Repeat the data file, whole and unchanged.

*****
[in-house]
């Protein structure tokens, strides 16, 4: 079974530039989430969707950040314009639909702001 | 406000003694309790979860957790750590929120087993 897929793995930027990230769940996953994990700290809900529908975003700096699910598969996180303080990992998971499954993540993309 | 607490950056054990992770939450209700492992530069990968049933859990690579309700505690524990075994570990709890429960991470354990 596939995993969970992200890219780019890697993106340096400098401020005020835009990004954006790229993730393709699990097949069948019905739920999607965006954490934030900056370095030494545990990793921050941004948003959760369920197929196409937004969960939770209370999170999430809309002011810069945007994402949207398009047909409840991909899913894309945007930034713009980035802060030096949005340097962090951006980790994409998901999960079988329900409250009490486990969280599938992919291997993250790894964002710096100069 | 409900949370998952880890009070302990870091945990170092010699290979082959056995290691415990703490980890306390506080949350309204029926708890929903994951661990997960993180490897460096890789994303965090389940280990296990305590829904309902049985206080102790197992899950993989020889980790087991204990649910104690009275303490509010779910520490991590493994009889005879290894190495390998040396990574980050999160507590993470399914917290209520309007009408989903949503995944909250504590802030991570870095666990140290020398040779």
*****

[in-house]
């Protein structure tokens, strides 16, 4: 079974530039989430969707950040314009639909702001 | 406000003694309790979860957790750590929120087993 897929793995930027990230769940996953994990700290809900529908975003700096699910598969996180303080990992998971499954993540993309 | 607490950056054990992770939450209700492992530069990968049933859990690579309700505690524990075994570990709890429960991470354990 596939995993969970992200890219780019890697993106340096400098401020005020835009990004954006790229993730393709699990097949069948019905739920999607965006954490934030900056370095030494545990990793921050941004948003959760369920197929196409937004969960939770209370999170999430809309002011810069945007994402949207398009047909409840991909899913894309945007930034713009980035802060030096949005340097962090951006980790994409998901999960079988329900409250009490486990969280599938992919291997993250790894964002710096100069 | 409900949370998952880890009070302990870091945990170092010699290979082959056995290691415990703490980890306390506080949350309204029926708890929903994951661990997960993180490897460096890789994303965090389940280990296990305590829904309902049985206080102790197992899950993989020889980790087991204990649910104690009275303490509010779910520490991590493994009889005879290894190495390998040396990574980050999160507590993470399914917290209520309007009408989903949503995944909250504590802030991570870095666990140290020398040779």